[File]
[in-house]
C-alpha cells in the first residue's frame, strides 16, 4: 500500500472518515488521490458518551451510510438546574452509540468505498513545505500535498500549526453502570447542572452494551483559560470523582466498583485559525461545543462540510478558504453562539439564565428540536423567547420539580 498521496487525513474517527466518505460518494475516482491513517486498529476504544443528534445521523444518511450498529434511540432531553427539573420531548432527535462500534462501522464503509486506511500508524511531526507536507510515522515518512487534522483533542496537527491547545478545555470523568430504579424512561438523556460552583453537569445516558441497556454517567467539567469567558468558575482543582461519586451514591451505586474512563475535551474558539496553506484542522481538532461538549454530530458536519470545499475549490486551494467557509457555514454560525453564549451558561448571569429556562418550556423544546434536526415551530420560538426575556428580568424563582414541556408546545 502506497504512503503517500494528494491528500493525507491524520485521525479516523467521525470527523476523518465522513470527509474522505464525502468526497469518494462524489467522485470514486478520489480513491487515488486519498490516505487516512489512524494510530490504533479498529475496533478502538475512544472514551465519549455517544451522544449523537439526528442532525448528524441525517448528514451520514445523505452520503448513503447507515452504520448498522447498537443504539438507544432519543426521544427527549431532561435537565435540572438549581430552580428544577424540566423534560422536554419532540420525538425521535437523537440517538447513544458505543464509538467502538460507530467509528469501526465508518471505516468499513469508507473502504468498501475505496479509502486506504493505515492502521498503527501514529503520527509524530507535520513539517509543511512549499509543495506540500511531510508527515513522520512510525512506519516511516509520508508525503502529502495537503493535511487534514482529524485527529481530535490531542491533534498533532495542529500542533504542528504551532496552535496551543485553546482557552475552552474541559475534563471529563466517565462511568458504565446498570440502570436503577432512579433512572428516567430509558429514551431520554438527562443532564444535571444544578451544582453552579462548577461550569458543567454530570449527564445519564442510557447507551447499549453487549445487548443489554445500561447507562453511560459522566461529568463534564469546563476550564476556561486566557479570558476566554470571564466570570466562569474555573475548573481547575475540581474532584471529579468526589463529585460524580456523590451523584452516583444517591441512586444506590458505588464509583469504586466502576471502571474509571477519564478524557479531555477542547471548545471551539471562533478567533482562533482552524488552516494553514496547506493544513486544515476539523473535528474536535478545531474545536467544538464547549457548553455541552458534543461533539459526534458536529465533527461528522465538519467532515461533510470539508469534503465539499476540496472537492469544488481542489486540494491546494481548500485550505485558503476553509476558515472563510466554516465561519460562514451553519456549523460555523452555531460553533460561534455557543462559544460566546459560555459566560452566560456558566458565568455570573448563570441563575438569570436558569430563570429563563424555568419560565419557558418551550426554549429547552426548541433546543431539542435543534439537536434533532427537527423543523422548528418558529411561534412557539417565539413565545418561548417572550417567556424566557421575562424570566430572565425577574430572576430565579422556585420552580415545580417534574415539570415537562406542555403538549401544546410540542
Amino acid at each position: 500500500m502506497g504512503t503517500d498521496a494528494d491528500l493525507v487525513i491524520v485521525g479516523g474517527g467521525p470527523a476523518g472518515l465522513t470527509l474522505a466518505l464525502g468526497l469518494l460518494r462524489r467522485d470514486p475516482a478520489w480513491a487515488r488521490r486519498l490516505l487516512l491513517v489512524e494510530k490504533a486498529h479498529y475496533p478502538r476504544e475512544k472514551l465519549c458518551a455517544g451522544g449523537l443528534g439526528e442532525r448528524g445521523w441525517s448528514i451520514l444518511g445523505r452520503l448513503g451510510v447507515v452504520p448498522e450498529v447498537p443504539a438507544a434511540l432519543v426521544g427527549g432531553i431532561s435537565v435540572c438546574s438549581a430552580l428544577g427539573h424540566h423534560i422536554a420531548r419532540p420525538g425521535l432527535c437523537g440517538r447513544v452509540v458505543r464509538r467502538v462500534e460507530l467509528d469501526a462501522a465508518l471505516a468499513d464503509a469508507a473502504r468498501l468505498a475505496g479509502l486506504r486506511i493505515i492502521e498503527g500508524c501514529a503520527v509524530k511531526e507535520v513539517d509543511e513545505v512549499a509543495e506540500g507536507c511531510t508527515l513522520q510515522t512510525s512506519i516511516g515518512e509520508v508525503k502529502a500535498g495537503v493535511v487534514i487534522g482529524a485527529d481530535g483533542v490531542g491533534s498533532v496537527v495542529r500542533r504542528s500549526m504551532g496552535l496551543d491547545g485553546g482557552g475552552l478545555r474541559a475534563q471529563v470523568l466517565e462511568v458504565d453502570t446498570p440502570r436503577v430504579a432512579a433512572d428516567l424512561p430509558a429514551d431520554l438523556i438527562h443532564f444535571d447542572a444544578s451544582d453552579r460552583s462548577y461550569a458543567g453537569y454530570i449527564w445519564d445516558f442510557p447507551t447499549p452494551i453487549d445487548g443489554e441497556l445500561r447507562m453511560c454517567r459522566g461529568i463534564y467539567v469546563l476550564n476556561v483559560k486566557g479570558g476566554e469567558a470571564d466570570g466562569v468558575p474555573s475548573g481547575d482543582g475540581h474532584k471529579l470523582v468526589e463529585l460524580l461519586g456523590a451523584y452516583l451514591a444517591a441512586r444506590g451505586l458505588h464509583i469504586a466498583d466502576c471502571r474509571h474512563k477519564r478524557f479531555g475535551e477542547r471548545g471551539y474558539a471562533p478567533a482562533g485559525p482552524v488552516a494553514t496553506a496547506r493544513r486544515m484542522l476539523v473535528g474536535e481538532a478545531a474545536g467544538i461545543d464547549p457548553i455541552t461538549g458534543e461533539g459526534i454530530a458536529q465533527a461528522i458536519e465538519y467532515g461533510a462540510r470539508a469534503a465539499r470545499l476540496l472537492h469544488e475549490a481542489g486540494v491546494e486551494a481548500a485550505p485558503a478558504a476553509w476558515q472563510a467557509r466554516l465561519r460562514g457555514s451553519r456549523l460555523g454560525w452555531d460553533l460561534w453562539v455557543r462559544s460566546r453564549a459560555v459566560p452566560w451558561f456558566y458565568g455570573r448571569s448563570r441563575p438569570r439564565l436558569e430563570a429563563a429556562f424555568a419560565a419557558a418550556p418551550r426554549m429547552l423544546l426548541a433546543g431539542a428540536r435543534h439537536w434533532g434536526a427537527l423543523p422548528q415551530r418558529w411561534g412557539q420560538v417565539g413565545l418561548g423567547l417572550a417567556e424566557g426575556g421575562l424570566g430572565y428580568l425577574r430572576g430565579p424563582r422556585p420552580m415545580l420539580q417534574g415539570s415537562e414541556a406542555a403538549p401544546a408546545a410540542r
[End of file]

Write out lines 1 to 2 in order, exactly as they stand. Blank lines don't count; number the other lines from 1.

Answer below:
[in-house]
C-alpha cells in the first residue's frame, strides 16, 4: 500500500472518515488521490458518551451510510438546574452509540468505498513545505500535498500549526453502570447542572452494551483559560470523582466498583485559525461545543462540510478558504453562539439564565428540536423567547420539580 498521496487525513474517527466518505460518494475516482491513517486498529476504544443528534445521523444518511450498529434511540432531553427539573420531548432527535462500534462501522464503509486506511500508524511531526507536507510515522515518512487534522483533542496537527491547545478545555470523568430504579424512561438523556460552583453537569445516558441497556454517567467539567469567558468558575482543582461519586451514591451505586474512563475535551474558539496553506484542522481538532461538549454530530458536519470545499475549490486551494467557509457555514454560525453564549451558561448571569429556562418550556423544546434536526415551530420560538426575556428580568424563582414541556408546545 502506497504512503503517500494528494491528500493525507491524520485521525479516523467521525470527523476523518465522513470527509474522505464525502468526497469518494462524489467522485470514486478520489480513491487515488486519498490516505487516512489512524494510530490504533479498529475496533478502538475512544472514551465519549455517544451522544449523537439526528442532525448528524441525517448528514451520514445523505452520503448513503447507515452504520448498522447498537443504539438507544432519543426521544427527549431532561435537565435540572438549581430552580428544577424540566423534560422536554419532540420525538425521535437523537440517538447513544458505543464509538467502538460507530467509528469501526465508518471505516468499513469508507473502504468498501475505496479509502486506504493505515492502521498503527501514529503520527509524530507535520513539517509543511512549499509543495506540500511531510508527515513522520512510525512506519516511516509520508508525503502529502495537503493535511487534514482529524485527529481530535490531542491533534498533532495542529500542533504542528504551532496552535496551543485553546482557552475552552474541559475534563471529563466517565462511568458504565446498570440502570436503577432512579433512572428516567430509558429514551431520554438527562443532564444535571444544578451544582453552579462548577461550569458543567454530570449527564445519564442510557447507551447499549453487549445487548443489554445500561447507562453511560459522566461529568463534564469546563476550564476556561486566557479570558476566554470571564466570570466562569474555573475548573481547575475540581474532584471529579468526589463529585460524580456523590451523584452516583444517591441512586444506590458505588464509583469504586466502576471502571474509571477519564478524557479531555477542547471548545471551539471562533478567533482562533482552524488552516494553514496547506493544513486544515476539523473535528474536535478545531474545536467544538464547549457548553455541552458534543461533539459526534458536529465533527461528522465538519467532515461533510470539508469534503465539499476540496472537492469544488481542489486540494491546494481548500485550505485558503476553509476558515472563510466554516465561519460562514451553519456549523460555523452555531460553533460561534455557543462559544460566546459560555459566560452566560456558566458565568455570573448563570441563575438569570436558569430563570429563563424555568419560565419557558418551550426554549429547552426548541433546543431539542435543534439537536434533532427537527423543523422548528418558529411561534412557539417565539413565545418561548417572550417567556424566557421575562424570566430572565425577574430572576430565579422556585420552580415545580417534574415539570415537562406542555403538549401544546410540542